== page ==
Pandemic blog 31: farmers’ market

First trip back to the Westside Community Market, which in ordinary times is an every Saturday morning trip for me. It feels like a model for people just sitting down and figuring out how to arrange for people to do the things they want to do in a way that minimizes transmission. We don’t have to eliminate every chance for someone to get COVID. If we cut transmissions to a third of what it would otherwise be, that doesn’t mean a third as many people get COVID — it means the pandemic dies out instead of exploding. Safe is impossible, safer is important!

They’ve reorganized everything so that the stalls are farther apart. Everybody’s wearing masks, both vendors and customers. There are several very visible hand-washing stations. Most of the vendors now take credit cards through Square, and at least one asked me to pay with Venmo. It’s easy for people to keep their distance (though the vendors told me it was more crowded earlier in the morning.)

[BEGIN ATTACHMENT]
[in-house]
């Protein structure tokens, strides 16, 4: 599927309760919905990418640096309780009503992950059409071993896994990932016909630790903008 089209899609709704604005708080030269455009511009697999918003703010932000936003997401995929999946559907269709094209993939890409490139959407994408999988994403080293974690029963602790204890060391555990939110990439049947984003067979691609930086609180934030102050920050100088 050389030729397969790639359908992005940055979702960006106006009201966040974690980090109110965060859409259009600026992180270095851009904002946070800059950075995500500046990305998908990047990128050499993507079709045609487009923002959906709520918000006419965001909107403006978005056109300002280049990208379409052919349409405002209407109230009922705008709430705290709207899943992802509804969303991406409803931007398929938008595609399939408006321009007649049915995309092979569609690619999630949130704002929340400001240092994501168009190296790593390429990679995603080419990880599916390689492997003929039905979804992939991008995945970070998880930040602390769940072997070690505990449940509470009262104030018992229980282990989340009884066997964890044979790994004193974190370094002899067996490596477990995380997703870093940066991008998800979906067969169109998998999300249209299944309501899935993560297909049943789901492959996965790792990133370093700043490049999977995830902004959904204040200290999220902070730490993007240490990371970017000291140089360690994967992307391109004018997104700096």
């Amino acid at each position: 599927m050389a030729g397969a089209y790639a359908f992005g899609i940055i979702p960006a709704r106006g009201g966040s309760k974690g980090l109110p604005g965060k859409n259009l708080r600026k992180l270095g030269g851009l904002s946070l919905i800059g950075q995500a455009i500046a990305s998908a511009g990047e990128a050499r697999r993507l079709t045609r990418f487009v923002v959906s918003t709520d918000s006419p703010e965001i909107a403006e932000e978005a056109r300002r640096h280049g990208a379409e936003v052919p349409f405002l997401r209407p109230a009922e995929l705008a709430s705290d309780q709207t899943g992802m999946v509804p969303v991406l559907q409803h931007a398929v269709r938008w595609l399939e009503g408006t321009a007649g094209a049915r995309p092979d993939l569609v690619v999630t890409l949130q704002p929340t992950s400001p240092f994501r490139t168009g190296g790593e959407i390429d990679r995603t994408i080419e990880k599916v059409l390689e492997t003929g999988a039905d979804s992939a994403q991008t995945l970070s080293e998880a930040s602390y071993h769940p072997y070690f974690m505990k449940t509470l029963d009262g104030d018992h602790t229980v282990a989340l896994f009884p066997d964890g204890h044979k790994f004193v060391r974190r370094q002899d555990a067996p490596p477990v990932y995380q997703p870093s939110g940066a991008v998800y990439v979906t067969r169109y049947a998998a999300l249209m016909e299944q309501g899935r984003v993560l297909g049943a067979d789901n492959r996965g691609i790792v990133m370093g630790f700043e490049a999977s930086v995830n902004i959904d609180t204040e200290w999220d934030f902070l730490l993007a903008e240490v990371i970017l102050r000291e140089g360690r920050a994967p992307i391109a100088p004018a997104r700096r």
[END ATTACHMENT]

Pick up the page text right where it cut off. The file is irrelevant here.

And of course it’s summer, the fields are doing what the fields do, the Flyte Farm blueberries, best in Wisconsin, are ready — I bought five pounds, and four containers of Murphy Farms cottage cheese. All you need is those two things for the perfect Wisconsin summer meal.

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One thought on “Pandemic blog 31: farmers’ market

  1. Allen Knutson says:

    Do they have a (way to) cap the number of people at the market at any given time? The Ithaca Farmers’ Market has been going since April, with a long but 6′ separated and quickly moving line at each of two entrances, with the other entrances closed off; a person there lets one guest enter for each who leaves. They also ask that you only send 1-2 per household, but that’s not enforced.

    Cases were close to zero up until about two weeks ago and are increasing again.

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